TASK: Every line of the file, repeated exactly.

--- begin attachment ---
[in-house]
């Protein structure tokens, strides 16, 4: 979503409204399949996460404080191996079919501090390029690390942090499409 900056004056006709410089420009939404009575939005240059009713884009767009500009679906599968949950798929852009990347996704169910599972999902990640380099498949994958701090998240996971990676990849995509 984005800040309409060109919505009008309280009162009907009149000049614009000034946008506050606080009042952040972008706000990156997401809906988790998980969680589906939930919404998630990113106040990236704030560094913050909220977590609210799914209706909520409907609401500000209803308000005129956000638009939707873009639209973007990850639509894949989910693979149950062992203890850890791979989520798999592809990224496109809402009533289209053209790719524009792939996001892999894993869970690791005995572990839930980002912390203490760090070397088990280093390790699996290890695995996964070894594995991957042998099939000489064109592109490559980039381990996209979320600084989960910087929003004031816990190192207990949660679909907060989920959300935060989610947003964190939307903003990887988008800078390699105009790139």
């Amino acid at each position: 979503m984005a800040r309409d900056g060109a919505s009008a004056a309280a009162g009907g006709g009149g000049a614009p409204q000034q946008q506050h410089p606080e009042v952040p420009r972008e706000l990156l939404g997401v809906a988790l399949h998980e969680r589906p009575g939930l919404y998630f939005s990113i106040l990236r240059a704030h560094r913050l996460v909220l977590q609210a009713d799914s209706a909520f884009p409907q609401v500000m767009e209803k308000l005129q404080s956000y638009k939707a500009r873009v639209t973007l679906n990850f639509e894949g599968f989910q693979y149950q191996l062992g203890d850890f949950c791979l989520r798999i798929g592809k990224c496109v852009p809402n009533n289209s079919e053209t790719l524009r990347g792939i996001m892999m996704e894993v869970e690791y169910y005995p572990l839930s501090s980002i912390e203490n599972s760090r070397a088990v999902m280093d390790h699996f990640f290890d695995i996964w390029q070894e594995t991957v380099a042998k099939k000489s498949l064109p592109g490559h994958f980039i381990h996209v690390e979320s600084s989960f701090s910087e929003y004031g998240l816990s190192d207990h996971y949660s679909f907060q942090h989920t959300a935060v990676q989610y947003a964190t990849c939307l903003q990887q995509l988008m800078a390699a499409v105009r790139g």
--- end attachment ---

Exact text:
[in-house]
């Protein structure tokens, strides 16, 4: 979503409204399949996460404080191996079919501090390029690390942090499409 900056004056006709410089420009939404009575939005240059009713884009767009500009679906599968949950798929852009990347996704169910599972999902990640380099498949994958701090998240996971990676990849995509 984005800040309409060109919505009008309280009162009907009149000049614009000034946008506050606080009042952040972008706000990156997401809906988790998980969680589906939930919404998630990113106040990236704030560094913050909220977590609210799914209706909520409907609401500000209803308000005129956000638009939707873009639209973007990850639509894949989910693979149950062992203890850890791979989520798999592809990224496109809402009533289209053209790719524009792939996001892999894993869970690791005995572990839930980002912390203490760090070397088990280093390790699996290890695995996964070894594995991957042998099939000489064109592109490559980039381990996209979320600084989960910087929003004031816990190192207990949660679909907060989920959300935060989610947003964190939307903003990887988008800078390699105009790139």
């Amino acid at each position: 979503m984005a800040r309409d900056g060109a919505s009008a004056a309280a009162g009907g006709g009149g000049a614009p409204q000034q946008q506050h410089p606080e009042v952040p420009r972008e706000l990156l939404g997401v809906a988790l399949h998980e969680r589906p009575g939930l919404y998630f939005s990113i106040l990236r240059a704030h560094r913050l996460v909220l977590q609210a009713d799914s209706a909520f884009p409907q609401v500000m767009e209803k308000l005129q404080s956000y638009k939707a500009r873009v639209t973007l679906n990850f639509e894949g599968f989910q693979y149950q191996l062992g203890d850890f949950c791979l989520r798999i798929g592809k990224c496109v852009p809402n009533n289209s079919e053209t790719l524009r990347g792939i996001m892999m996704e894993v869970e690791y169910y005995p572990l839930s501090s980002i912390e203490n599972s760090r070397a088990v999902m280093d390790h699996f990640f290890d695995i996964w390029q070894e594995t991957v380099a042998k099939k000489s498949l064109p592109g490559h994958f980039i381990h996209v690390e979320s600084s989960f701090s910087e929003y004031g998240l816990s190192d207990h996971y949660s679909f907060q942090h989920t959300a935060v990676q989610y947003a964190t990849c939307l903003q990887q995509l988008m800078a390699a499409v105009r790139g």